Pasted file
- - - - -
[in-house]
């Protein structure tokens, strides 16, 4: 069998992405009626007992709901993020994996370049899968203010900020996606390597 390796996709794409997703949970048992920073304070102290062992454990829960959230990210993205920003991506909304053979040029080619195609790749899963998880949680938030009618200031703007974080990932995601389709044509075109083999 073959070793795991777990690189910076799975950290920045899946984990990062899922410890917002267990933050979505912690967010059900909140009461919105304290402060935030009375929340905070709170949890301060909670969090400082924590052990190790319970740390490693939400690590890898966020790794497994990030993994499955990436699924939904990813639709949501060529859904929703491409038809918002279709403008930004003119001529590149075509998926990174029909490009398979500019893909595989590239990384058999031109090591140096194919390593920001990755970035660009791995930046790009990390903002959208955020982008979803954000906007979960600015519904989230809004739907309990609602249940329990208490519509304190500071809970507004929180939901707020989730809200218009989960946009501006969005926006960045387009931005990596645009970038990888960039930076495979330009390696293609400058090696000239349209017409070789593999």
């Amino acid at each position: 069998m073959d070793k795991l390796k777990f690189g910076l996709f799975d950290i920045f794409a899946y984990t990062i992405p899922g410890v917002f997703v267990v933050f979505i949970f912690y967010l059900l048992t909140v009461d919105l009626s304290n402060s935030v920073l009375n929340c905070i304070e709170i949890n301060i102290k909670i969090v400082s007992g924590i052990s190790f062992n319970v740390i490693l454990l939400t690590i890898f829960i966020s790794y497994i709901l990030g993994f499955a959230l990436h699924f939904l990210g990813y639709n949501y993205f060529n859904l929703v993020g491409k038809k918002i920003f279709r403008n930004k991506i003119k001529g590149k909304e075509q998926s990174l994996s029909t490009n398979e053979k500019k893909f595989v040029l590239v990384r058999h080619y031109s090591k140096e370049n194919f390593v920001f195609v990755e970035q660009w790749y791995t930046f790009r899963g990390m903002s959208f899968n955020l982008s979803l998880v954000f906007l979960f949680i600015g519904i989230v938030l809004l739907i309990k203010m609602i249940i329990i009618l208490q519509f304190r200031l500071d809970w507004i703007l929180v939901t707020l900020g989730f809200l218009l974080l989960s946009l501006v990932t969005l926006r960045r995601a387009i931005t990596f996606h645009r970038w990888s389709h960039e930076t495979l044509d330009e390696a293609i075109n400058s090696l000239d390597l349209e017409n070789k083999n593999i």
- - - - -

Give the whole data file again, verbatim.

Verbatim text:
[in-house]
């Protein structure tokens, strides 16, 4: 069998992405009626007992709901993020994996370049899968203010900020996606390597 390796996709794409997703949970048992920073304070102290062992454990829960959230990210993205920003991506909304053979040029080619195609790749899963998880949680938030009618200031703007974080990932995601389709044509075109083999 073959070793795991777990690189910076799975950290920045899946984990990062899922410890917002267990933050979505912690967010059900909140009461919105304290402060935030009375929340905070709170949890301060909670969090400082924590052990190790319970740390490693939400690590890898966020790794497994990030993994499955990436699924939904990813639709949501060529859904929703491409038809918002279709403008930004003119001529590149075509998926990174029909490009398979500019893909595989590239990384058999031109090591140096194919390593920001990755970035660009791995930046790009990390903002959208955020982008979803954000906007979960600015519904989230809004739907309990609602249940329990208490519509304190500071809970507004929180939901707020989730809200218009989960946009501006969005926006960045387009931005990596645009970038990888960039930076495979330009390696293609400058090696000239349209017409070789593999």
């Amino acid at each position: 069998m073959d070793k795991l390796k777990f690189g910076l996709f799975d950290i920045f794409a899946y984990t990062i992405p899922g410890v917002f997703v267990v933050f979505i949970f912690y967010l059900l048992t909140v009461d919105l009626s304290n402060s935030v920073l009375n929340c905070i304070e709170i949890n301060i102290k909670i969090v400082s007992g924590i052990s190790f062992n319970v740390i490693l454990l939400t690590i890898f829960i966020s790794y497994i709901l990030g993994f499955a959230l990436h699924f939904l990210g990813y639709n949501y993205f060529n859904l929703v993020g491409k038809k918002i920003f279709r403008n930004k991506i003119k001529g590149k909304e075509q998926s990174l994996s029909t490009n398979e053979k500019k893909f595989v040029l590239v990384r058999h080619y031109s090591k140096e370049n194919f390593v920001f195609v990755e970035q660009w790749y791995t930046f790009r899963g990390m903002s959208f899968n955020l982008s979803l998880v954000f906007l979960f949680i600015g519904i989230v938030l809004l739907i309990k203010m609602i249940i329990i009618l208490q519509f304190r200031l500071d809970w507004i703007l929180v939901t707020l900020g989730f809200l218009l974080l989960s946009l501006v990932t969005l926006r960045r995601a387009i931005t990596f996606h645009r970038w990888s389709h960039e930076t495979l044509d330009e390696a293609i075109n400058s090696l000239d390597l349209e017409n070789k083999n593999i």